Flipping the switch on any electrical device can kickstart a parade of charged particles, all moving in sync to the rhythm of the circuit’s voltage.
However, recent research with strange metals – exotic materials resistant to electricity– has revealed that electricity doesn’t always follow the same rules, prompting physicists to rethink the nature of particles.
This discovery was made using nanowires made of a specific combination of ytterbium, rhodium, and silicon (YbRh2Si2). Researchers from the US and Austria conducted quantum measurement experiments on these nanowires, providing evidence to resolve a debate about the behavior of electrical currents in unconventional metals.
Strange metals were first discovered in copper-based compounds in the late 20th century. They exhibit resistance to electrical currents at higher temperatures, unlike conventional metals which tend to plateau at a certain temperature. The resistance of strange metals increases in a unique way, compared to ordinary materials.
Unlike normal metals, the resistance of strange metals increases by a fixed amount for every degree rise in temperature, suggesting that the flow of charge-carrying particles in these materials differs from that in regular conductors.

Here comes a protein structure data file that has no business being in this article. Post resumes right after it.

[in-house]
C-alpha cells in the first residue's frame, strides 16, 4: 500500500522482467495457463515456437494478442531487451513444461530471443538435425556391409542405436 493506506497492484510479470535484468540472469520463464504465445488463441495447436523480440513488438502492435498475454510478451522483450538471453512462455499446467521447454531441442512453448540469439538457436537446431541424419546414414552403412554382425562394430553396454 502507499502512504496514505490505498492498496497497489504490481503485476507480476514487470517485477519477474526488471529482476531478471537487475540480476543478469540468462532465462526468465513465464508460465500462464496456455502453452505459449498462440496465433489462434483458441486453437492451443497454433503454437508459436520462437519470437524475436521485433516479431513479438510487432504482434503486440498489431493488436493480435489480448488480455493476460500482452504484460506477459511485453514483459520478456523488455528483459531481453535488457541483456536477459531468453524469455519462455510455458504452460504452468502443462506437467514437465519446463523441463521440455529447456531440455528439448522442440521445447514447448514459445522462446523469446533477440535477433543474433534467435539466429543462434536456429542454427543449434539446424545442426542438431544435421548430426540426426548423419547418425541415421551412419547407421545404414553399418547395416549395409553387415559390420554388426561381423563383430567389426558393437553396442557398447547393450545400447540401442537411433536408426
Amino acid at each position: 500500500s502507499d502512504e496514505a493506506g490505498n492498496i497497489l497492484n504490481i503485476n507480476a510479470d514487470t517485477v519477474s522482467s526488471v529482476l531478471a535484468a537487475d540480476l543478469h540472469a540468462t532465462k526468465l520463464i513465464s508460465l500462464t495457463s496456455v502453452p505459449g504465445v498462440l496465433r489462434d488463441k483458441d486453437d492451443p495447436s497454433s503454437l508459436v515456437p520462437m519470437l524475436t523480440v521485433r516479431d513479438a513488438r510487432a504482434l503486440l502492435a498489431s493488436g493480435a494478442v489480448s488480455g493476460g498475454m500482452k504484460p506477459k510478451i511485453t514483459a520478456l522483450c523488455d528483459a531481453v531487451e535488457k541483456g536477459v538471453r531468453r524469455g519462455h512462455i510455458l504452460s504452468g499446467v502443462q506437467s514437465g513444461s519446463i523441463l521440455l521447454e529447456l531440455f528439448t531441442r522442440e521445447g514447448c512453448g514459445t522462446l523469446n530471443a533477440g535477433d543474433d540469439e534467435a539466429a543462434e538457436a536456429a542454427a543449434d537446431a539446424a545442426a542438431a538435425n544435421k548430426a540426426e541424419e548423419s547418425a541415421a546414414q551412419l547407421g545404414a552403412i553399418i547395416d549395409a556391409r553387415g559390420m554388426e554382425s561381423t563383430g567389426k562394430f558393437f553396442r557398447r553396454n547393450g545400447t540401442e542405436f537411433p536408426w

Currents in strange metals don’t operate in the same way as in ordinary metals. The interaction of charge-carrying particles with surrounding particles in strange metals seems to be more complex, leading to unconventional resistance behaviors.
Electricity is a quantum phenomenon, with particles harmonizing to act like single units known as quasiparticles. Whether these quasiparticles explain the unusual resistance behaviors of strange metals has been a longstanding question.
The researchers made use of a phenomenon called shot noise to clarify the behavior of quasiparticles in the flow of electrons in strange metals. Shot noise offers insights into the granularity of charges as they move through a conductor.
According to senior author Doug Natelson, measurements of shot noise in YbRh2Si2 revealed behavior indicative of electrical flow in strange metals, suggesting a liquid-like charge rather than the typical behavior of electrons in conventional metals.
This study supports a model proposed over two decades ago by condensed matter physicist Qimiao Si, stating that electrons in certain materials no longer share characteristics allowing them to form quasiparticles at near-zero temperatures.
While conventional quasiparticle behavior can be ruled out, the specific nature of this ‘liquid’ current and its potential presence in other strange metal compounds remain areas of uncertainty.
This groundbreaking research was published in the journal Science.